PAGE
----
Monday, May 9, 2011

Payton’s battle with PDE…treatment

If you missed the previous post in this series, please check it out.

Hi! It’s Christy. Payton has been gracious enough to have me back to continue her story. So let’s talk treatment and medication. First, I’ll explain our interpretation of the treatment philosophy. This is the key to keeping a realistic expectation. I remember asking Dr. Podell over and over how long she would live. The problem is that despite the hope we have, there are still so many unknowns. As destructive as the disease is, the medication that helps can have some bad side effects. So many drugs, at such high levels, can take its toll on the rest of her body. The key is to finding the lowest levels of drugs to minimize the impact on her body’s other organs (specifically the liver) yet keep away the disease in her brain. If the disease doesn’t progress beyond treatment, then eventually the medications (or at least some of them) will cause organ failure. So the sad news is that Payton is not likely to live the “normal” 12 to 15 years for small dogs. We are still shooting for that though and so far our prayers have been answered!

When developing Payton’s treatment, the very first thing Dr. Podell did was take her off of the potassium bromide given at U of I. He said that it was more harmful than good and no dog really should take it when there are so many other options available. Aside from that fact, I don’t think I can remember how exactly Dr. Podell’s prescribed medication list has evolved from day one, but I can say that we have only added meds and/or changed dosages over the last 5 years. Everything she was on from the beginning is still part of her routine. As such, I’m just going to list all of her current drugs by category or purpose. They are all human grade and it was surprising to find out that my grandfather takes (or has taken) many for his epilepsy.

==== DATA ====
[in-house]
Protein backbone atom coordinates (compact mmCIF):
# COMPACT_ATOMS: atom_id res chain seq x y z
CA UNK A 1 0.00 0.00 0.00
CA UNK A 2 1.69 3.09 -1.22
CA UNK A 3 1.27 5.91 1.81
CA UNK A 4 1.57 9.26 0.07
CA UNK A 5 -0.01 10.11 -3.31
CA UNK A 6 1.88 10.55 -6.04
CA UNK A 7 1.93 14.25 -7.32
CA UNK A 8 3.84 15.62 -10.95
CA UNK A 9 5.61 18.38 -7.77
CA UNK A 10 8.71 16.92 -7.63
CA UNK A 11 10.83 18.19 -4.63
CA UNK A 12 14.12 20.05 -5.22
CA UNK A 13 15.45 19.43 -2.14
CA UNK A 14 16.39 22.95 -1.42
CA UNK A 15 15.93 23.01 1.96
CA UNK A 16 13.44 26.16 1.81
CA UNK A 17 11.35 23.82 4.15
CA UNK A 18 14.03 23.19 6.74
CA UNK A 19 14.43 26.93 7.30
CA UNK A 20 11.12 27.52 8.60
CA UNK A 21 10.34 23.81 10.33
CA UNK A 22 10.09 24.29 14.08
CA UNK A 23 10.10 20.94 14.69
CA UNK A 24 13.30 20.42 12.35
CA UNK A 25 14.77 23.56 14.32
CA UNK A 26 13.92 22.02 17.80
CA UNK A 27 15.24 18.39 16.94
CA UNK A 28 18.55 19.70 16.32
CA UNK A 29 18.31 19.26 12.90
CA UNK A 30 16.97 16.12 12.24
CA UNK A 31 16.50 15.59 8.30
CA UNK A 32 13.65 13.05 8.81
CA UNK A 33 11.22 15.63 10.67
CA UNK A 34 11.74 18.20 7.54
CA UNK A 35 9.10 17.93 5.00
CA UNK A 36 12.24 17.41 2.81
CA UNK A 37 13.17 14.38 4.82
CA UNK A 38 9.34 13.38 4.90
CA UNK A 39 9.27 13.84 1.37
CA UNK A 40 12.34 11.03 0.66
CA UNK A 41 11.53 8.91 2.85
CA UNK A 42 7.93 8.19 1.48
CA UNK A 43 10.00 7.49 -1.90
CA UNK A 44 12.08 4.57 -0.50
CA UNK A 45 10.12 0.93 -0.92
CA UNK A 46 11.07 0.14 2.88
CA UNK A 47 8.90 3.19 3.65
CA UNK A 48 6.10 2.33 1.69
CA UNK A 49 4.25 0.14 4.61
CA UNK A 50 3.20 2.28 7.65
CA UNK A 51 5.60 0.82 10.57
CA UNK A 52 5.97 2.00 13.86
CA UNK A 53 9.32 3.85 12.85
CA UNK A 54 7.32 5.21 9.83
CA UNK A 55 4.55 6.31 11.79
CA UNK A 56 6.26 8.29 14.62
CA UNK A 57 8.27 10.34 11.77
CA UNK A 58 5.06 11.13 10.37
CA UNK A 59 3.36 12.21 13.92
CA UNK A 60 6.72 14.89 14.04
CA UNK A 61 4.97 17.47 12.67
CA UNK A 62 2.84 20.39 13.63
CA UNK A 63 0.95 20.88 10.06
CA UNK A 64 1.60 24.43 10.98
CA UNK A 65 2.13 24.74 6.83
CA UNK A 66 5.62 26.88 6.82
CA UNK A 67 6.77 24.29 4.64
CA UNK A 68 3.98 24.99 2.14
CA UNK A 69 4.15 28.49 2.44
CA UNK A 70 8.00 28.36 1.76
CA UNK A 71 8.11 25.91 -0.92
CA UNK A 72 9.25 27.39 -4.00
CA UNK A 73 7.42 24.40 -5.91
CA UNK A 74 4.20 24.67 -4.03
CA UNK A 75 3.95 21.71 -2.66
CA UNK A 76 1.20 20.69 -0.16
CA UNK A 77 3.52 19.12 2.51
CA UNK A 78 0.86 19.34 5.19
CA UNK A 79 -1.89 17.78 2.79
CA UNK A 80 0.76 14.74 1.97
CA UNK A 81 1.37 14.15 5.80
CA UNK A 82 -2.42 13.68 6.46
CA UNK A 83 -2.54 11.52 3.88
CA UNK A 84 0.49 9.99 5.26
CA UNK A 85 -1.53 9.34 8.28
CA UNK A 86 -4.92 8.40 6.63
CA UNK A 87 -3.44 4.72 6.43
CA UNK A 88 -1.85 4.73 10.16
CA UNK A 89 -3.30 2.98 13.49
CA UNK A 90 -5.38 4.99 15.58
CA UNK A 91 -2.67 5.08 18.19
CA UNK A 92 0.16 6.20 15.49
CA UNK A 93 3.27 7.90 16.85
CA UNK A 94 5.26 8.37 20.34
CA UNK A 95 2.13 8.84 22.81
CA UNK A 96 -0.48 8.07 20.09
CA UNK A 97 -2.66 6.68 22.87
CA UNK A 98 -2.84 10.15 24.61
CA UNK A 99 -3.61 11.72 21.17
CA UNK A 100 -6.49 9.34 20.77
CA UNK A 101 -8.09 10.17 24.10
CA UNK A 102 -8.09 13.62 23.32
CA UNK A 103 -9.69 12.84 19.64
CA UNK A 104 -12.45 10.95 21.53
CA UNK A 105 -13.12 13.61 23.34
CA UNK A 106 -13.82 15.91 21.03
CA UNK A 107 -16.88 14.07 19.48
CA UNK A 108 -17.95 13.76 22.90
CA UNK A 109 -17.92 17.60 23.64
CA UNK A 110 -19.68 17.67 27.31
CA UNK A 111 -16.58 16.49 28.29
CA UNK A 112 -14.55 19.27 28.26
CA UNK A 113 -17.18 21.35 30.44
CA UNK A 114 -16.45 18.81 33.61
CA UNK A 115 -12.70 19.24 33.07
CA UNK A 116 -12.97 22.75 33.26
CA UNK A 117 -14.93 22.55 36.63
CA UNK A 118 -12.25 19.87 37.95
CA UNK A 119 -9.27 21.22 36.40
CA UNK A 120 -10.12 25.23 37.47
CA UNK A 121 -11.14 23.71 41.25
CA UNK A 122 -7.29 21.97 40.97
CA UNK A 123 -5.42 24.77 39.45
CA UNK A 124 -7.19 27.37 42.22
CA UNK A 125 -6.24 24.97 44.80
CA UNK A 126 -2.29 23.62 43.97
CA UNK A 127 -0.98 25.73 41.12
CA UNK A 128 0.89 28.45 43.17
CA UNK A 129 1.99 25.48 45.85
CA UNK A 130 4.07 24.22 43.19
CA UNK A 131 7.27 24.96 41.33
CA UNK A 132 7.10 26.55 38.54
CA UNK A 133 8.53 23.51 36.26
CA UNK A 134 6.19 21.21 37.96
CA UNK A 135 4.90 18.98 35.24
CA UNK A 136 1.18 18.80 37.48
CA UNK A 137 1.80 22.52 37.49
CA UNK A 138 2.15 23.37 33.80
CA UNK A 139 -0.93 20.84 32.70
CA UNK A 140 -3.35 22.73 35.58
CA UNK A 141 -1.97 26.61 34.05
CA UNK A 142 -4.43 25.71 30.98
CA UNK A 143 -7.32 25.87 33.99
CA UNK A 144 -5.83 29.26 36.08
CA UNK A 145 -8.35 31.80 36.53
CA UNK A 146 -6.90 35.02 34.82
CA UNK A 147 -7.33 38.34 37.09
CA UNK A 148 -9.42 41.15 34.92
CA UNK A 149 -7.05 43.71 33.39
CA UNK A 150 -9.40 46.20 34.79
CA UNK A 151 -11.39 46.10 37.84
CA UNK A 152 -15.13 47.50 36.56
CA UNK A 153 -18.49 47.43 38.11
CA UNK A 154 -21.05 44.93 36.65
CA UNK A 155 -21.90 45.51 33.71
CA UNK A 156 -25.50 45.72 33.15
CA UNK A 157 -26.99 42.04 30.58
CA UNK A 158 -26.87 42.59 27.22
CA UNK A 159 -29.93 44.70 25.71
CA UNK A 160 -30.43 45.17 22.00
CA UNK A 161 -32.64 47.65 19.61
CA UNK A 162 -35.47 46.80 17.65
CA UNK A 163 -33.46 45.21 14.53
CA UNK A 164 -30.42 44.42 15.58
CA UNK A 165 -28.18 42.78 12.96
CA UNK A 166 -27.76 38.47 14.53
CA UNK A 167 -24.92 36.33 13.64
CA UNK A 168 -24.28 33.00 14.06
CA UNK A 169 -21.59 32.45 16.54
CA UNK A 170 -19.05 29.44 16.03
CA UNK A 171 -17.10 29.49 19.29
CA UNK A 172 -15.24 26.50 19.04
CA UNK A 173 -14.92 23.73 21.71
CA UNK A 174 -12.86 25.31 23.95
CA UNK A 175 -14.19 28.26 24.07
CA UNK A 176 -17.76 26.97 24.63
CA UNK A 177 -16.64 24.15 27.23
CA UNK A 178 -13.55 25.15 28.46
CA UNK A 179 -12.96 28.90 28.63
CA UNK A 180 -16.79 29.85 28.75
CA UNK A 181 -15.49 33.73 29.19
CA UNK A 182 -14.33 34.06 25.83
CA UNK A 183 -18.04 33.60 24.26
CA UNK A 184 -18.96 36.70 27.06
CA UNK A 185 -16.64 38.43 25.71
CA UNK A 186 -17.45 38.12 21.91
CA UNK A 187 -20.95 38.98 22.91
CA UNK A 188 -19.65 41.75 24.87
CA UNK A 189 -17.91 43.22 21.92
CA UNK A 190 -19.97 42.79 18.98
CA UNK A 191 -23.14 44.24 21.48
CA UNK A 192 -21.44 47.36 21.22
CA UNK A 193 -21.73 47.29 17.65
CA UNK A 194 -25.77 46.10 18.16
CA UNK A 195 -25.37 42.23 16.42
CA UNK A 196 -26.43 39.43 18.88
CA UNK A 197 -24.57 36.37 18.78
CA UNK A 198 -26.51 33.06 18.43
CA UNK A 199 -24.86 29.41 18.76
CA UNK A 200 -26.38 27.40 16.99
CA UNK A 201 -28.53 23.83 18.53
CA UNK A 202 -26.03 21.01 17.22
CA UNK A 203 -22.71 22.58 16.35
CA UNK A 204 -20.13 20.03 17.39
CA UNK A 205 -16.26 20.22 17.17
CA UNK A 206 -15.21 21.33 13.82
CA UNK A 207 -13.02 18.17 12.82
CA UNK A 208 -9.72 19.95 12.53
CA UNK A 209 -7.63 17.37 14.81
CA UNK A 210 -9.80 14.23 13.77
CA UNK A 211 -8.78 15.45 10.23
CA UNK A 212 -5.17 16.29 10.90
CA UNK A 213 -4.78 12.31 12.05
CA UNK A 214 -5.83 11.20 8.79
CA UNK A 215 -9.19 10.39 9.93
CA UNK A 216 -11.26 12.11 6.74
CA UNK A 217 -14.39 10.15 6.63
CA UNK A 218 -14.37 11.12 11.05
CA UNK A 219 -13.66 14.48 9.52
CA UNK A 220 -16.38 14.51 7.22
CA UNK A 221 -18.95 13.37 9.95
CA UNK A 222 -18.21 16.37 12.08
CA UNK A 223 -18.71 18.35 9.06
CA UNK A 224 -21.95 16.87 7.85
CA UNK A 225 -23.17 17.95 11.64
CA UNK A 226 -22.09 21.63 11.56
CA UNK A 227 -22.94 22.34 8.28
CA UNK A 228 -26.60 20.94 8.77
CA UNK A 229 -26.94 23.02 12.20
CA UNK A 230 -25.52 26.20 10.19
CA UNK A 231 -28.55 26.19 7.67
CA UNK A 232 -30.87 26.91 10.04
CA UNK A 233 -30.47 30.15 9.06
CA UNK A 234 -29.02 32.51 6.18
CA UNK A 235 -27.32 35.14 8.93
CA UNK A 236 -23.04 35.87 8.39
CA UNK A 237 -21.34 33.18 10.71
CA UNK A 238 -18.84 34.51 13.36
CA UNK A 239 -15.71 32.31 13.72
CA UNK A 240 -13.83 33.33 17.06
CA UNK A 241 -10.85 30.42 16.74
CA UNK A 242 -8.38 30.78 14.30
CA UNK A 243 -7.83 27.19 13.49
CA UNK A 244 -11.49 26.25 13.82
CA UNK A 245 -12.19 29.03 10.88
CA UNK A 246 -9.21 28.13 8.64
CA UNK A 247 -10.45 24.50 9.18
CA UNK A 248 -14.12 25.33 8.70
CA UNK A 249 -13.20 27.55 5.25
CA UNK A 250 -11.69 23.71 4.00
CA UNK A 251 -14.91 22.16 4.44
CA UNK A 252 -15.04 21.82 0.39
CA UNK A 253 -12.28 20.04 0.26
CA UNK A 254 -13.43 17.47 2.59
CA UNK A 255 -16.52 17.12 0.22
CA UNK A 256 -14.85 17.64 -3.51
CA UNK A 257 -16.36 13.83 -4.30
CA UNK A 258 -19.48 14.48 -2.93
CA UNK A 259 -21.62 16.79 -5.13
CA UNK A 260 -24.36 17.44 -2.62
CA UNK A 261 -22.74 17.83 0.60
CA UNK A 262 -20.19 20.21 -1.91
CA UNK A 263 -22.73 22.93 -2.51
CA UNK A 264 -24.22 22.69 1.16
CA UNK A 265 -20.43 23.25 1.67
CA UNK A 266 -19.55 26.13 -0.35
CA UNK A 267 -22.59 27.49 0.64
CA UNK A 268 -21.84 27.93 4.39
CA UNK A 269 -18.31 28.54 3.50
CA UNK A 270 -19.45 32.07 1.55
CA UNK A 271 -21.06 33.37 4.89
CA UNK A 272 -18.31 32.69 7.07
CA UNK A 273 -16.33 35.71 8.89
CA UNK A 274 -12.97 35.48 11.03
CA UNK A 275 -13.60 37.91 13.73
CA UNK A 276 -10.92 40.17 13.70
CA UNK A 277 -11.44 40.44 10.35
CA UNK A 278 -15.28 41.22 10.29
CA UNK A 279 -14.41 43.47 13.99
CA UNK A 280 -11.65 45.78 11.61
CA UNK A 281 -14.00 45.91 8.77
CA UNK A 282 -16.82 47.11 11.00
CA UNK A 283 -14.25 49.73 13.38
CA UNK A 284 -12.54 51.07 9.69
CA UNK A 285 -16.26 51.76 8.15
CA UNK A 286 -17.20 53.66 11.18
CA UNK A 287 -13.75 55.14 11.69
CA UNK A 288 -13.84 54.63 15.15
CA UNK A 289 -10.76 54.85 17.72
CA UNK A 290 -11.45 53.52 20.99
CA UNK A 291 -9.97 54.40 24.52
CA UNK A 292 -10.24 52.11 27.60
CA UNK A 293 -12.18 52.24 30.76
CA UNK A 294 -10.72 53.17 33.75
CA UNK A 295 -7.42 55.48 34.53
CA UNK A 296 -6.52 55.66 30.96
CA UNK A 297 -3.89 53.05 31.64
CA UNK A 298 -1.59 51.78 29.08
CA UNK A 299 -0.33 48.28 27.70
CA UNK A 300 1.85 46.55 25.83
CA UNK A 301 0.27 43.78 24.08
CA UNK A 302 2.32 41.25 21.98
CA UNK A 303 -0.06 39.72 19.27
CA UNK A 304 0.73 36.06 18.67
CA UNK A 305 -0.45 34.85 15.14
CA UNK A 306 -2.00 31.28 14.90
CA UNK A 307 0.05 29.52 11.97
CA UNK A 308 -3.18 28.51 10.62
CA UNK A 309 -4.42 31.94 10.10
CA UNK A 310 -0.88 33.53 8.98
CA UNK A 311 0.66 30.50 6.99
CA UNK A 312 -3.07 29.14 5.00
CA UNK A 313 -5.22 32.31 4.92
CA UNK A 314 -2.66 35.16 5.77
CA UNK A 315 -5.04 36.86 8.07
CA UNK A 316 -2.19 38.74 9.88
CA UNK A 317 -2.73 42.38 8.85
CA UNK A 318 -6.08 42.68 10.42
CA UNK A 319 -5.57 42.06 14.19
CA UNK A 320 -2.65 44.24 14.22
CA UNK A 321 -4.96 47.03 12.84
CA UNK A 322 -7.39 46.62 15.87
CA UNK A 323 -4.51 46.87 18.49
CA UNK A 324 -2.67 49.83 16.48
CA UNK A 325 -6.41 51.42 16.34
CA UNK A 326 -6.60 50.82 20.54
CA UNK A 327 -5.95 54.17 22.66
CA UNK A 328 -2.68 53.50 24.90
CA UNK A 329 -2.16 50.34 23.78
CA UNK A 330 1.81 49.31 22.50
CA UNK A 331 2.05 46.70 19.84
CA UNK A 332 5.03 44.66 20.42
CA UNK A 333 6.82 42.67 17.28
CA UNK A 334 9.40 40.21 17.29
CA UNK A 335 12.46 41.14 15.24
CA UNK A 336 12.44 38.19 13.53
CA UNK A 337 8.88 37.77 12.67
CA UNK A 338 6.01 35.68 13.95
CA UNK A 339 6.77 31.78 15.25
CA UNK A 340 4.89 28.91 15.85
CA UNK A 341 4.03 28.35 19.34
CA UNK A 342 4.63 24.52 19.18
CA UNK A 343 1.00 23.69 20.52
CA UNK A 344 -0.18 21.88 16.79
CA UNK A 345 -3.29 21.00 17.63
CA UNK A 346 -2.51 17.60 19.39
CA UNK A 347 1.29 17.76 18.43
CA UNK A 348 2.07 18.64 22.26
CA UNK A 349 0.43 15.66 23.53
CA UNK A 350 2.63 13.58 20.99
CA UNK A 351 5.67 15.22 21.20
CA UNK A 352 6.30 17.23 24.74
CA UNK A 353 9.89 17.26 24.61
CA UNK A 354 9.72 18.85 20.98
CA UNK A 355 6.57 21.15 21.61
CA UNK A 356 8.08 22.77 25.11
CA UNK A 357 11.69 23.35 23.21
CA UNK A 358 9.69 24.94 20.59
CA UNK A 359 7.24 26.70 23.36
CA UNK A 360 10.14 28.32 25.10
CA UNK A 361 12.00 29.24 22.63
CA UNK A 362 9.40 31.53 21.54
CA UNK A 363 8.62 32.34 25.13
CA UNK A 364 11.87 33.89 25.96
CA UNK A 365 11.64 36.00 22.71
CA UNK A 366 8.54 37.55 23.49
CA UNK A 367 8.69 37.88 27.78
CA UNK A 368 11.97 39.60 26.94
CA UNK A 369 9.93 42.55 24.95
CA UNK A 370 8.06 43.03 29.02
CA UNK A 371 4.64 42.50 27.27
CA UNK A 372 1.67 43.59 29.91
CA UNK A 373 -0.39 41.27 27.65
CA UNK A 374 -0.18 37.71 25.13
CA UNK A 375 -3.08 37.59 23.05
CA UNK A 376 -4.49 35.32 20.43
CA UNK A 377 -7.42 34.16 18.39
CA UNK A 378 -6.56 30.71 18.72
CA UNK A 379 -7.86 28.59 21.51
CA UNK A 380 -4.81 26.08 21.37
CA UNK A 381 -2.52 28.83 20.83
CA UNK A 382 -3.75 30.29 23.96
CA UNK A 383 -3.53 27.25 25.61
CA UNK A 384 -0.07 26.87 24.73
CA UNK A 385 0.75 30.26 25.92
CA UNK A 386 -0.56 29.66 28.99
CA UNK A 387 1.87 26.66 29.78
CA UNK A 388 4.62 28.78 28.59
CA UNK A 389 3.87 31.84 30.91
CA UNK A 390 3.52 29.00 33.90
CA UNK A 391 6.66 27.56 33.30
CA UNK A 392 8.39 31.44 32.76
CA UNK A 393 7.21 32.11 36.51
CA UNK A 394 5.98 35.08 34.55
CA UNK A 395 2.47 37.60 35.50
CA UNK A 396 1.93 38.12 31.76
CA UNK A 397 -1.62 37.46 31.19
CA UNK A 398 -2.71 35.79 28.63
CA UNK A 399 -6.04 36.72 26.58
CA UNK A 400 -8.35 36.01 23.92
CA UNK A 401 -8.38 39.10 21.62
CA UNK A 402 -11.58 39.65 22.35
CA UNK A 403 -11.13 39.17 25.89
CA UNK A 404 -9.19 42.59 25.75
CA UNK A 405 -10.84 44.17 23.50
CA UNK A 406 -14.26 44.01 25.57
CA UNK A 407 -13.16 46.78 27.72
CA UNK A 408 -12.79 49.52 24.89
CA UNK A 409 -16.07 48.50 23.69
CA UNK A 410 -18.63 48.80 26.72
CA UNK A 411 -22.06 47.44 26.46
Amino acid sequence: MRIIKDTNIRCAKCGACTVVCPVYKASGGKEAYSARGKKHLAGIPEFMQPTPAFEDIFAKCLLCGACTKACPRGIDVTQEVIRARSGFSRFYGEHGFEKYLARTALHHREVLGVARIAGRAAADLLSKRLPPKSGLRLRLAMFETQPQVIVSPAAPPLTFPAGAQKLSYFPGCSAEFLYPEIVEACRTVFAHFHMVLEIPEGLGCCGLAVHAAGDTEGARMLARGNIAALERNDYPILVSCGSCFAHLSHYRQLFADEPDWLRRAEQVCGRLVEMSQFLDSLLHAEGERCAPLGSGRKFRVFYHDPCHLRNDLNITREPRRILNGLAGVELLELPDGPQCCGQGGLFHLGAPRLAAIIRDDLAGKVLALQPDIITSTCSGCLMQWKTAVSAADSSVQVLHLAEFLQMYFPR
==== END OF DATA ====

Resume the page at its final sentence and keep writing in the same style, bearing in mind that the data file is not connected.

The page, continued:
Payton’s drugs (aka “legal dog pharmaceuticals”...you crack me up Puglet):

Anti-seizure
Levetiracetam (generic for Keppra)
Phenobarbital
Zonisamide
Gabapentin
Diazapam (aka valium, for emergencies only)

Anti-inflammatory/pain
Prednisone
Gabapentin

Immunosuppressive
Cyclosporine

Liver supplement
Ursodial
Denamarin
Vitamin E

Upset tummy
Famotidine (generic for Pepcid AC)

***updated January 22, 2012***
Muscle supplement
Coenzyme Q-10
Quinicarn (L-Carnitine, which according to a few websites is also helpful to combat liver disease)
***updated January 22, 2012***


As you can see from the picture, this is a lot of drugs! She has to take them throughout the day (and even at night). My husband and I don’t know what we’d do without the alarm clocks and pill tray! Luckily, Payton looks forward to taking them and gets excited if she hears the alarm. She thinks they are treats.  (ssshh! This has to be our secret!) We just wrap them in bread and put a dab of peanut butter on it if she get’s a whiff of one of the pills.

One minor side effect of certain drugs is an increased hunger. Pugs are already food obsessed dogs, so it may be hard to imagine a medically-induced food-coma pug! To help her cope, with the advice of Dr. Podell, we changed her food to the Science Diet prescription weight loss formula (WD) so she can eat more of it and more frequently. The last thing worth noting is that because of Payton’s compromised and suppressed immune system, she can’t take any of the normal vaccines, but she is still on a once a month topical flea/tick/heartworm treatment.